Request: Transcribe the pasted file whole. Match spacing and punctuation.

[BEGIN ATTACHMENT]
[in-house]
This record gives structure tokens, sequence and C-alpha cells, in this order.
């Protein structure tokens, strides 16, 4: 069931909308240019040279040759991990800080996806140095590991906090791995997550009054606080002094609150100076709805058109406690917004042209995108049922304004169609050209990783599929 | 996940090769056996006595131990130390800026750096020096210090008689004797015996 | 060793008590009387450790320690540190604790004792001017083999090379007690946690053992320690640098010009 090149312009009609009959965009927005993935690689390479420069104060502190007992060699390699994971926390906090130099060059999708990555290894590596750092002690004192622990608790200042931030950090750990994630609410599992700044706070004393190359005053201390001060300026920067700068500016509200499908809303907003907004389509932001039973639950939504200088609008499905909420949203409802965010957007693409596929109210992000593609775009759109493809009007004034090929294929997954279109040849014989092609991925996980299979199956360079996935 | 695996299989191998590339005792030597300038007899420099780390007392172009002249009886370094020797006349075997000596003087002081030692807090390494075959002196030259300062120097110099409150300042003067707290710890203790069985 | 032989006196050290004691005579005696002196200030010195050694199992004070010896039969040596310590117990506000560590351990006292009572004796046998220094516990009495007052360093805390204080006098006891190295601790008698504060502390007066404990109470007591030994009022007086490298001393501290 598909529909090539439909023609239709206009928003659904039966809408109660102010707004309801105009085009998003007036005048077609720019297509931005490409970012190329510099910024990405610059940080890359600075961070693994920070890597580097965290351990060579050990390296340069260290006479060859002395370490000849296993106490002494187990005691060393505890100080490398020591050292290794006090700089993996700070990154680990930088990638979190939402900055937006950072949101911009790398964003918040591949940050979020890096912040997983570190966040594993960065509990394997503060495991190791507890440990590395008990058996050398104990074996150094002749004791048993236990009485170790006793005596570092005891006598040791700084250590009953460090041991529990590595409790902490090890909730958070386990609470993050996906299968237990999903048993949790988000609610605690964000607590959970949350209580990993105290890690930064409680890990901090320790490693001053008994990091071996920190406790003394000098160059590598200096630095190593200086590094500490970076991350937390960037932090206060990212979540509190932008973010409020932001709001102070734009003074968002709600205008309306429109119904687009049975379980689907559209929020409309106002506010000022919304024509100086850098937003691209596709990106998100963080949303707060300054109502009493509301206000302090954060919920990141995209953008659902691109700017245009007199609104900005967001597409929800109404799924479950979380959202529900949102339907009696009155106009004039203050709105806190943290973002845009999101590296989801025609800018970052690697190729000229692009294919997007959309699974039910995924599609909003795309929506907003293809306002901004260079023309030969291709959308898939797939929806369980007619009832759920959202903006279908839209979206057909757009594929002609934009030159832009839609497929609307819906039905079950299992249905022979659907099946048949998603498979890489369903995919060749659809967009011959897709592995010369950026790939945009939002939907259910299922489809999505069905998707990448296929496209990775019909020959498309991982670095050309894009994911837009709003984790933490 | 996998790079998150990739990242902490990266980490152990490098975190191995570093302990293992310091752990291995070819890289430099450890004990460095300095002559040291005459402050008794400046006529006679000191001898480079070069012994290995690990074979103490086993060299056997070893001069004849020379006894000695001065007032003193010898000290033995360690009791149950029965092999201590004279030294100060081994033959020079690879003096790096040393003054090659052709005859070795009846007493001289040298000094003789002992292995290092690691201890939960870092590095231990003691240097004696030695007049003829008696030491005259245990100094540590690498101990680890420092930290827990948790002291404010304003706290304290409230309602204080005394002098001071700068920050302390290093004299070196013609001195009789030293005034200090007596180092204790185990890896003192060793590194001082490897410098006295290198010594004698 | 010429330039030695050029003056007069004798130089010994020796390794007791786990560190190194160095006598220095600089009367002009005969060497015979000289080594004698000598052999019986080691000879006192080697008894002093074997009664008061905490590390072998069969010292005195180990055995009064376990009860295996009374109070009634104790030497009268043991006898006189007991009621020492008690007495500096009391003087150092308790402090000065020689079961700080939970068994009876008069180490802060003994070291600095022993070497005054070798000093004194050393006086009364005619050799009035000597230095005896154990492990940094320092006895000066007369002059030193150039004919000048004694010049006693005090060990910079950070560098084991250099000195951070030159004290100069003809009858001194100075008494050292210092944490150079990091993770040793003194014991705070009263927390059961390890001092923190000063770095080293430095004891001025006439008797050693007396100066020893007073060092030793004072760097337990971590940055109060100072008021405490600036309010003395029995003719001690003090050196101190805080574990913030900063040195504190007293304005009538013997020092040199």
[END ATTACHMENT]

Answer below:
[in-house]
This record gives structure tokens, sequence and C-alpha cells, in this order.
């Protein structure tokens, strides 16, 4: 069931909308240019040279040759991990800080996806140095590991906090791995997550009054606080002094609150100076709805058109406690917004042209995108049922304004169609050209990783599929 | 996940090769056996006595131990130390800026750096020096210090008689004797015996 | 060793008590009387450790320690540190604790004792001017083999090379007690946690053992320690640098010009 090149312009009609009959965009927005993935690689390479420069104060502190007992060699390699994971926390906090130099060059999708990555290894590596750092002690004192622990608790200042931030950090750990994630609410599992700044706070004393190359005053201390001060300026920067700068500016509200499908809303907003907004389509932001039973639950939504200088609008499905909420949203409802965010957007693409596929109210992000593609775009759109493809009007004034090929294929997954279109040849014989092609991925996980299979199956360079996935 | 695996299989191998590339005792030597300038007899420099780390007392172009002249009886370094020797006349075997000596003087002081030692807090390494075959002196030259300062120097110099409150300042003067707290710890203790069985 | 032989006196050290004691005579005696002196200030010195050694199992004070010896039969040596310590117990506000560590351990006292009572004796046998220094516990009495007052360093805390204080006098006891190295601790008698504060502390007066404990109470007591030994009022007086490298001393501290 598909529909090539439909023609239709206009928003659904039966809408109660102010707004309801105009085009998003007036005048077609720019297509931005490409970012190329510099910024990405610059940080890359600075961070693994920070890597580097965290351990060579050990390296340069260290006479060859002395370490000849296993106490002494187990005691060393505890100080490398020591050292290794006090700089993996700070990154680990930088990638979190939402900055937006950072949101911009790398964003918040591949940050979020890096912040997983570190966040594993960065509990394997503060495991190791507890440990590395008990058996050398104990074996150094002749004791048993236990009485170790006793005596570092005891006598040791700084250590009953460090041991529990590595409790902490090890909730958070386990609470993050996906299968237990999903048993949790988000609610605690964000607590959970949350209580990993105290890690930064409680890990901090320790490693001053008994990091071996920190406790003394000098160059590598200096630095190593200086590094500490970076991350937390960037932090206060990212979540509190932008973010409020932001709001102070734009003074968002709600205008309306429109119904687009049975379980689907559209929020409309106002506010000022919304024509100086850098937003691209596709990106998100963080949303707060300054109502009493509301206000302090954060919920990141995209953008659902691109700017245009007199609104900005967001597409929800109404799924479950979380959202529900949102339907009696009155106009004039203050709105806190943290973002845009999101590296989801025609800018970052690697190729000229692009294919997007959309699974039910995924599609909003795309929506907003293809306002901004260079023309030969291709959308898939797939929806369980007619009832759920959202903006279908839209979206057909757009594929002609934009030159832009839609497929609307819906039905079950299992249905022979659907099946048949998603498979890489369903995919060749659809967009011959897709592995010369950026790939945009939002939907259910299922489809999505069905998707990448296929496209990775019909020959498309991982670095050309894009994911837009709003984790933490 | 996998790079998150990739990242902490990266980490152990490098975190191995570093302990293992310091752990291995070819890289430099450890004990460095300095002559040291005459402050008794400046006529006679000191001898480079070069012994290995690990074979103490086993060299056997070893001069004849020379006894000695001065007032003193010898000290033995360690009791149950029965092999201590004279030294100060081994033959020079690879003096790096040393003054090659052709005859070795009846007493001289040298000094003789002992292995290092690691201890939960870092590095231990003691240097004696030695007049003829008696030491005259245990100094540590690498101990680890420092930290827990948790002291404010304003706290304290409230309602204080005394002098001071700068920050302390290093004299070196013609001195009789030293005034200090007596180092204790185990890896003192060793590194001082490897410098006295290198010594004698 | 010429330039030695050029003056007069004798130089010994020796390794007791786990560190190194160095006598220095600089009367002009005969060497015979000289080594004698000598052999019986080691000879006192080697008894002093074997009664008061905490590390072998069969010292005195180990055995009064376990009860295996009374109070009634104790030497009268043991006898006189007991009621020492008690007495500096009391003087150092308790402090000065020689079961700080939970068994009876008069180490802060003994070291600095022993070497005054070798000093004194050393006086009364005619050799009035000597230095005896154990492990940094320092006895000066007369002059030193150039004919000048004694010049006693005090060990910079950070560098084991250099000195951070030159004290100069003809009858001194100075008494050292210092944490150079990091993770040793003194014991705070009263927390059961390890001092923190000063770095080293430095004891001025006439008797050693007396100066020893007073060092030793004072760097337990971590940055109060100072008021405490600036309010003395029995003719001690003090050196101190805080574990913030900063040195504190007293304005009538013997020092040199």